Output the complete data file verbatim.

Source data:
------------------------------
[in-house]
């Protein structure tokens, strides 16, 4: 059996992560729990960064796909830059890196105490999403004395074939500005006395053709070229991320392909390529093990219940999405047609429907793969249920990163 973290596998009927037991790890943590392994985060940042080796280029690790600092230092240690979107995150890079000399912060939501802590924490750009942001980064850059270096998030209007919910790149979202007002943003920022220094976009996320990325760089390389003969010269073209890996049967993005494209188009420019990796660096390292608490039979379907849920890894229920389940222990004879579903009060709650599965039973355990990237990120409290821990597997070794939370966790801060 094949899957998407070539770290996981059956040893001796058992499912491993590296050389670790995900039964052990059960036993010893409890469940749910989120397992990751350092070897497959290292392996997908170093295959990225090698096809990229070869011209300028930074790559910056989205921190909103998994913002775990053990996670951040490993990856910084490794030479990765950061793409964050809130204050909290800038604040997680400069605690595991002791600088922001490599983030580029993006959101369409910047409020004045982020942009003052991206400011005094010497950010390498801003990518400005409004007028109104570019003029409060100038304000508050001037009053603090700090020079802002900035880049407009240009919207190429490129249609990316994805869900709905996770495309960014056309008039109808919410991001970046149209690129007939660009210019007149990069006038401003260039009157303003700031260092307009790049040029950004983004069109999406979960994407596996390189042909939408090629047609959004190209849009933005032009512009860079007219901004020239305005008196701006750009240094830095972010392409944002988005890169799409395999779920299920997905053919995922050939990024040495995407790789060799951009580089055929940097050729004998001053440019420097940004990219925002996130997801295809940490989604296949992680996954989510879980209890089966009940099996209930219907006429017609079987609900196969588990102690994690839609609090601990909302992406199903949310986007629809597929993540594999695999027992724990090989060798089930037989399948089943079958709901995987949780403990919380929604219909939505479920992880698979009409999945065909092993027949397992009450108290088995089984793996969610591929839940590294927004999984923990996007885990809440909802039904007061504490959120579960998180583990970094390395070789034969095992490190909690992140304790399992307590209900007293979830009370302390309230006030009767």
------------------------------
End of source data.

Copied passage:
[in-house]
């Protein structure tokens, strides 16, 4: 059996992560729990960064796909830059890196105490999403004395074939500005006395053709070229991320392909390529093990219940999405047609429907793969249920990163 973290596998009927037991790890943590392994985060940042080796280029690790600092230092240690979107995150890079000399912060939501802590924490750009942001980064850059270096998030209007919910790149979202007002943003920022220094976009996320990325760089390389003969010269073209890996049967993005494209188009420019990796660096390292608490039979379907849920890894229920389940222990004879579903009060709650599965039973355990990237990120409290821990597997070794939370966790801060 094949899957998407070539770290996981059956040893001796058992499912491993590296050389670790995900039964052990059960036993010893409890469940749910989120397992990751350092070897497959290292392996997908170093295959990225090698096809990229070869011209300028930074790559910056989205921190909103998994913002775990053990996670951040490993990856910084490794030479990765950061793409964050809130204050909290800038604040997680400069605690595991002791600088922001490599983030580029993006959101369409910047409020004045982020942009003052991206400011005094010497950010390498801003990518400005409004007028109104570019003029409060100038304000508050001037009053603090700090020079802002900035880049407009240009919207190429490129249609990316994805869900709905996770495309960014056309008039109808919410991001970046149209690129007939660009210019007149990069006038401003260039009157303003700031260092307009790049040029950004983004069109999406979960994407596996390189042909939408090629047609959004190209849009933005032009512009860079007219901004020239305005008196701006750009240094830095972010392409944002988005890169799409395999779920299920997905053919995922050939990024040495995407790789060799951009580089055929940097050729004998001053440019420097940004990219925002996130997801295809940490989604296949992680996954989510879980209890089966009940099996209930219907006429017609079987609900196969588990102690994690839609609090601990909302992406199903949310986007629809597929993540594999695999027992724990090989060798089930037989399948089943079958709901995987949780403990919380929604219909939505479920992880698979009409999945065909092993027949397992009450108290088995089984793996969610591929839940590294927004999984923990996007885990809440909802039904007061504490959120579960998180583990970094390395070789034969095992490190909690992140304790399992307590209900007293979830009370302390309230006030009767």